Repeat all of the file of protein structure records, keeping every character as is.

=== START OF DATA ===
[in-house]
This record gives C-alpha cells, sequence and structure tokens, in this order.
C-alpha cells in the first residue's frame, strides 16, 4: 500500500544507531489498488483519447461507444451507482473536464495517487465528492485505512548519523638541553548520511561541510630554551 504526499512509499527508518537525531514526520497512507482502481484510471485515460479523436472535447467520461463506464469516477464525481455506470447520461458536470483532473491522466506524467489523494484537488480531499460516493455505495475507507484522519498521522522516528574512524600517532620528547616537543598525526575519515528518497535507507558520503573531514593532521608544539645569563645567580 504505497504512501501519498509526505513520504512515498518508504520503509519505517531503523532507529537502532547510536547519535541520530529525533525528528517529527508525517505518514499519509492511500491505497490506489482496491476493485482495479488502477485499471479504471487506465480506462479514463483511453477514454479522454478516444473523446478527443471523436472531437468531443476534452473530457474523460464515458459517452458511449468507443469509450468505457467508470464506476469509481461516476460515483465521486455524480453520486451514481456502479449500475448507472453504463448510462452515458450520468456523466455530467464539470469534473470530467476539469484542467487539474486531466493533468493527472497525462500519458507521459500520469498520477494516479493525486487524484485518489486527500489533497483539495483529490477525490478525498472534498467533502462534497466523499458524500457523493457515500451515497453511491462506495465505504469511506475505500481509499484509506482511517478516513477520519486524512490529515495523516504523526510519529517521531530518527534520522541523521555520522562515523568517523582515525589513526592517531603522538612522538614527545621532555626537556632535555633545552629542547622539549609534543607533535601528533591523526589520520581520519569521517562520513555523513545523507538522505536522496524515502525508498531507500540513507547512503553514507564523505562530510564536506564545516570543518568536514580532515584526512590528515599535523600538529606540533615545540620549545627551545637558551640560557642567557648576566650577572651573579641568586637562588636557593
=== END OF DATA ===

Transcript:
[in-house]
This record gives C-alpha cells, sequence and structure tokens, in this order.
C-alpha cells in the first residue's frame, strides 16, 4: 500500500544507531489498488483519447461507444451507482473536464495517487465528492485505512548519523638541553548520511561541510630554551 504526499512509499527508518537525531514526520497512507482502481484510471485515460479523436472535447467520461463506464469516477464525481455506470447520461458536470483532473491522466506524467489523494484537488480531499460516493455505495475507507484522519498521522522516528574512524600517532620528547616537543598525526575519515528518497535507507558520503573531514593532521608544539645569563645567580 504505497504512501501519498509526505513520504512515498518508504520503509519505517531503523532507529537502532547510536547519535541520530529525533525528528517529527508525517505518514499519509492511500491505497490506489482496491476493485482495479488502477485499471479504471487506465480506462479514463483511453477514454479522454478516444473523446478527443471523436472531437468531443476534452473530457474523460464515458459517452458511449468507443469509450468505457467508470464506476469509481461516476460515483465521486455524480453520486451514481456502479449500475448507472453504463448510462452515458450520468456523466455530467464539470469534473470530467476539469484542467487539474486531466493533468493527472497525462500519458507521459500520469498520477494516479493525486487524484485518489486527500489533497483539495483529490477525490478525498472534498467533502462534497466523499458524500457523493457515500451515497453511491462506495465505504469511506475505500481509499484509506482511517478516513477520519486524512490529515495523516504523526510519529517521531530518527534520522541523521555520522562515523568517523582515525589513526592517531603522538612522538614527545621532555626537556632535555633545552629542547622539549609534543607533535601528533591523526589520520581520519569521517562520513555523513545523507538522505536522496524515502525508498531507500540513507547512503553514507564523505562530510564536506564545516570543518568536514580532515584526512590528515599535523600538529606540533615545540620549545627551545637558551640560557642567557648576566650577572651573579641568586637562588636557593